Colon Polyps

Colorectal cancer often takes many years to grow, and nearly all cases start off as a polyp. Here’s everything you need to know.

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What Are Colorectal Polyps?

A polyp is a group of cells that grow together. It occurs when these cells grow on the inside of the colon or rectum. There are a few different shapes.


Pedunculated Polyps

Some polyps grow on the end of a stalk and look similar to a mushroom (this is called a pedunculated polyp). Adenomas grow like a mushroom with a stalk.

Sessile (or Flat) Polyps

Sessile polyps grow without the narrow stalk and seem to lie flat against the wall of the colon. These are also known as flat polyps. Sessile only means that they don’t have a narrow stalk. It’s possible for a large, protruding polyp to have a sessile base.

Cancerous and Precancerous Polyps

Both pedunculated and sessile polyps can turn into benign (non-cancerous), precancerous and cancerous polyps. It’s important to know your polyp type – such as hyperplastic, inflammatory, hamartomatous, adenomatous, hyperplastic and sessile serrated – to know your cancer risk.

Keep reading to learn about your risks.

How Do I Know if I Have Colorectal Polyps?


If your doctor finds a polyp during your colonoscopy, it will most often either get removed immediately or biopsied (if it cannot be fully removed).

CT Colonography

CT colonography also offers a visualization of your colon and lets your doctor look for polyps. If any polyps are detected during a CT colonography, a follow-up colonoscopy will be scheduled so the doctor can remove it.

FIT-DNA for At-Home Screening

While colon cancer screening tests like FIT-DNA and FIT don’t actually “see” polyps, test results from some of these at-home screening tests can point health care providers to a need for additional testing.

Do Colon Polyps and Rectal Polyps Show on a CT Scan?

A CT colonography is a type of CT scan, and this is the only CT screening option that will detect colon polyps.


It’s hard to know if you have polyps because they don’t usually cause symptoms until they develop into cancer. This is why screening is important!

Screening for colorectal cancer = screening for polyps.

Most polyps can be safely removed during a colonoscopy, thus removing the risk of the polyp growing into cancer.

Most of the time, polyps don’t come with any symptoms. However, for some, polyps bleed. Bleeding may be intermittent. It is always important to notify your doctor if you notice blood in your stool.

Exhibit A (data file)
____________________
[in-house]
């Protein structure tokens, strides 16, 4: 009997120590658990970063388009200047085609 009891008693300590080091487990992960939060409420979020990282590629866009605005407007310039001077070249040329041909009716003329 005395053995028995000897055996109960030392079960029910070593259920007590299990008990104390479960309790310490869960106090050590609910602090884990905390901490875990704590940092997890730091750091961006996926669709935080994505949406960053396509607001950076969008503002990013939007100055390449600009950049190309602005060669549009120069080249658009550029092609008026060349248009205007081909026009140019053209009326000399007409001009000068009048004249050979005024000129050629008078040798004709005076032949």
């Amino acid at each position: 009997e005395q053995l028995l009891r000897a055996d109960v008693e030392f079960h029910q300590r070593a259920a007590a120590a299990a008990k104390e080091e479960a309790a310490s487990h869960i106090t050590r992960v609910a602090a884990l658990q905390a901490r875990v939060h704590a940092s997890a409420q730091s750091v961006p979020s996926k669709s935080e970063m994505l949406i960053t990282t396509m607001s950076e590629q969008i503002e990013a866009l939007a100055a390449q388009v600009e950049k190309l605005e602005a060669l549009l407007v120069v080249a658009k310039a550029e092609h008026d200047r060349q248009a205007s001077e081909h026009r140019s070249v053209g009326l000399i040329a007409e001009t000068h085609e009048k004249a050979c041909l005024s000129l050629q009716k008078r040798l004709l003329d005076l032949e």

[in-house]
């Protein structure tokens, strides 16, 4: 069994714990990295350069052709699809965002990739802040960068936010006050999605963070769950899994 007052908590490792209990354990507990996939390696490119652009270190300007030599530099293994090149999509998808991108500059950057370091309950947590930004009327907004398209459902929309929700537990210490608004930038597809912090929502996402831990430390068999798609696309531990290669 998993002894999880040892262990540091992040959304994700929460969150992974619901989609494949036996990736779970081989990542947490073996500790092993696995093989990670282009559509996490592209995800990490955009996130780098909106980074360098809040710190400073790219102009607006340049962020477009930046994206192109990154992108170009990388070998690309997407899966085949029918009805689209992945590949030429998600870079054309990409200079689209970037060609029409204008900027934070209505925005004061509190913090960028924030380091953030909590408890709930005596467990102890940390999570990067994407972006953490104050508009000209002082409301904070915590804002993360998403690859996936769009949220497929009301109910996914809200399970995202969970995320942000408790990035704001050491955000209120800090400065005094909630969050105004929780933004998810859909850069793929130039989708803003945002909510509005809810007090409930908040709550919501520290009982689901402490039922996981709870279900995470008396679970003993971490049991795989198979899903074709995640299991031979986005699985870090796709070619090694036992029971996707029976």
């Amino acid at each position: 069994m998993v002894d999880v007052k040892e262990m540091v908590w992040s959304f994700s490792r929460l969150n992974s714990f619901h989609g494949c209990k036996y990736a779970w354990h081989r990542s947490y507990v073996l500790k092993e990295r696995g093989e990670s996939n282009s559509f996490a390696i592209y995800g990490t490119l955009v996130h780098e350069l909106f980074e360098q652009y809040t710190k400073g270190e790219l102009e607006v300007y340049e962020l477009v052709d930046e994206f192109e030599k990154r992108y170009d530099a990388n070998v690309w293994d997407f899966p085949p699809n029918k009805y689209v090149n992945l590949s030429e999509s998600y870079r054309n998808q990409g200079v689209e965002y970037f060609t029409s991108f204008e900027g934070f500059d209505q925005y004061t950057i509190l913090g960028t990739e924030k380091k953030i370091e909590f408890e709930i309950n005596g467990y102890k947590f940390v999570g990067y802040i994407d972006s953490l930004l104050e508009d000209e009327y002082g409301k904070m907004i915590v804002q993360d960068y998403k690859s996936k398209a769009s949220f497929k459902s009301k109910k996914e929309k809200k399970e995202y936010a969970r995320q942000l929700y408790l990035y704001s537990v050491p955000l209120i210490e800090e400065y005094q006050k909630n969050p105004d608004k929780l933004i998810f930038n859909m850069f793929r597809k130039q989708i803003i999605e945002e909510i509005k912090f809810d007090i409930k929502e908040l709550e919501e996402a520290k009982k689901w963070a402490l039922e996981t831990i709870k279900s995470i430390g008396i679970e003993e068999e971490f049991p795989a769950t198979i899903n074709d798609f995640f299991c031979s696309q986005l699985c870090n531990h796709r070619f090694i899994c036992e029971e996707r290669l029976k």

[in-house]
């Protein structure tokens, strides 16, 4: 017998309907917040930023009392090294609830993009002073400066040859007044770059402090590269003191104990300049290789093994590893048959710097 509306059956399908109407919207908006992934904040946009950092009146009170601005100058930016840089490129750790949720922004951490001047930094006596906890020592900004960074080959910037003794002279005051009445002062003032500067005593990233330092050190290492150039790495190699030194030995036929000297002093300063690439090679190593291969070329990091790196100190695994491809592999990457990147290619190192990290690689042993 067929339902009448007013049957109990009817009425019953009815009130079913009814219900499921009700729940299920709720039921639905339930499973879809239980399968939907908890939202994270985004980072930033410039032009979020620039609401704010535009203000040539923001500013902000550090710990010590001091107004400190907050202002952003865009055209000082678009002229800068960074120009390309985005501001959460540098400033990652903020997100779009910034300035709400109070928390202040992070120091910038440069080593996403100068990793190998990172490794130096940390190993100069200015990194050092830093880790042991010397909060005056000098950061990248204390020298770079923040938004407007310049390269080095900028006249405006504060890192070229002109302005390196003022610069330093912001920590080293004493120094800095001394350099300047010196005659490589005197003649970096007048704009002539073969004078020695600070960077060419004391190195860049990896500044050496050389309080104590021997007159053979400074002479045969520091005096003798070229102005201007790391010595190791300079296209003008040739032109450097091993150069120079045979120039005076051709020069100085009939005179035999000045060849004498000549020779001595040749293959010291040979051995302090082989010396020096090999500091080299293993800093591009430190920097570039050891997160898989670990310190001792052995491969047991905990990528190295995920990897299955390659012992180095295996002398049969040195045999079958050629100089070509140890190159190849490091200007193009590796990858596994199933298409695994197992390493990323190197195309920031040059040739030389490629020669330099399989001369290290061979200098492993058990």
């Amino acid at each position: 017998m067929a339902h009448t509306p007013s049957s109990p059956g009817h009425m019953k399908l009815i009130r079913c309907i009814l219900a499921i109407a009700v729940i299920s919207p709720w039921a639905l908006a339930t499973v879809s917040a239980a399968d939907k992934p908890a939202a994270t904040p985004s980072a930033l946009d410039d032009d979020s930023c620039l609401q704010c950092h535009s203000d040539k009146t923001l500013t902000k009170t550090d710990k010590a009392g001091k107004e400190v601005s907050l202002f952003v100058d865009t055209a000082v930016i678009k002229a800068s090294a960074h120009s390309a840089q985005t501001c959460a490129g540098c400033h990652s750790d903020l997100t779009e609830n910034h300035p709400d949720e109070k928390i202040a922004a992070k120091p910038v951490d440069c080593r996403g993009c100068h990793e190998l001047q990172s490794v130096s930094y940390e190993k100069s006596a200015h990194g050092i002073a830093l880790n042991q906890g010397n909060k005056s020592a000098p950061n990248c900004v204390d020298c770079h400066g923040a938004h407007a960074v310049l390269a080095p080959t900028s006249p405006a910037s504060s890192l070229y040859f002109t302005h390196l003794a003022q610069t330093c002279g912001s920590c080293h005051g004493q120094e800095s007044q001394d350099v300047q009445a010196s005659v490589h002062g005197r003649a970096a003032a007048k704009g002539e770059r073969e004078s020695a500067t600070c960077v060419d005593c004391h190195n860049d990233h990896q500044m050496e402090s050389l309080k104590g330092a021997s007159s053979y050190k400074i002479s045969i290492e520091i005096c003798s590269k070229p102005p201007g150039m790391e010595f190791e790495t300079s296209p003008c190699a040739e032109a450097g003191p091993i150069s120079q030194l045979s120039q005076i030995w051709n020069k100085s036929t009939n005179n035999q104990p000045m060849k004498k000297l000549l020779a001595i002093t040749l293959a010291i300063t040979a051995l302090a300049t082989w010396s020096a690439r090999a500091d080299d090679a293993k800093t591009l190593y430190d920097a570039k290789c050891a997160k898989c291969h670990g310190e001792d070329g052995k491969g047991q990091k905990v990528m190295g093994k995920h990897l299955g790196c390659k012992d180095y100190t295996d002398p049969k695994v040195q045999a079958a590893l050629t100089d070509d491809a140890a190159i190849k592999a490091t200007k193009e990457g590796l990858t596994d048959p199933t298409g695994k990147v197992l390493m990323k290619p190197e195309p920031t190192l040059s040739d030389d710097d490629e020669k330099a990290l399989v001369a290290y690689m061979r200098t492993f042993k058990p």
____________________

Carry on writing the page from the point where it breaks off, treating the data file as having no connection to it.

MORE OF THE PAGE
Talk to your doctor if you experience rectal bleeding, a change in bowel habits, pain, and anemia. This could mean you have a polyp and you need to be screened, or that you need additional surveillance. Learn more about the symptoms of colorectal cancer.

Q&A with Dr. Fola May

Fight CRC president, Anjee Davis, interviews Fola May, MD, PhD as she unpacks all the questions you may have about polyps. Thanks to Geneoscopy for their support of Fight CRC's polyp education and making this video possible. For more, check out our downloadable free resource, "All About Polyps."

Colon Polyp Q&A with Dr. Fola May

Types and Risks

Just because you have a polyp, that doesn’t mean it’s cancer (also called a malignant tumor). Some polyps grow into cancer, but others may not.

Does the Colon Polyps Size Impact Cancer Risk?

Your cancer risk does increase with the size of the colon polyp, but there is no specific, generalized size that indicates a polyp is becoming cancerous.

However, one centimeter is the cutoff between an “advanced” and “non-advanced” polyp.

If you grow an advanced polyp, your doctor will likely ask you to return for a follow up sooner than normal. Not all polyps will become cancerous, but it is important to remove them all to block the possibility.

colon polyp size and type adenoma polyp

Colon Polyps Types

Most likely, inflammatory and hamartomatous polyps won’t become cancer. Adenomas, hyperplastic and serrated come with a cancer risk. It's important to ask your doctors any questions about your pathology report.

Inflammatory Polyps

These colon polyps are often seen with ulcerative colitis or Crohn’s disease, inflammatory bowel diseases (IBD). Although the polyps are generally non-cancerous, if you have IBD, you are at increased risk of colorectal cancer.

Hamartomatous Polyps

Hamartomatous polyps are generally noncancerous, unless they are found in people with a polyposis syndrome like Peutz Jaeghers, Cowden’s, or Juvenille Polyposis, in which case they are associated with the development of colorectal cancer. Learn more about genetic syndromes.

Adenomatous Polyps (Adenomas)

These polyps are a big deal! Approximately two-thirds of colon polyps are adenomas – that means 66 percent of all colon polyps are precancerous and mean you could develop colon cancer.

Adenomas are precancerous polyps in colon. They are described by growth patterns, or microscopic descriptions a pathologist makes to determine how often you need to return for a colonoscopy.

  • Tubular growth pattern – generally applies to smaller adenomas growing in a tube shape, less than half an inch in size
  • Villous adenoma – generally applies to larger adenomas growing in a shaggy, cauliflower-like shape
  • Tubularvillous – adenoma with a mixture of both tubular and villous growth patterns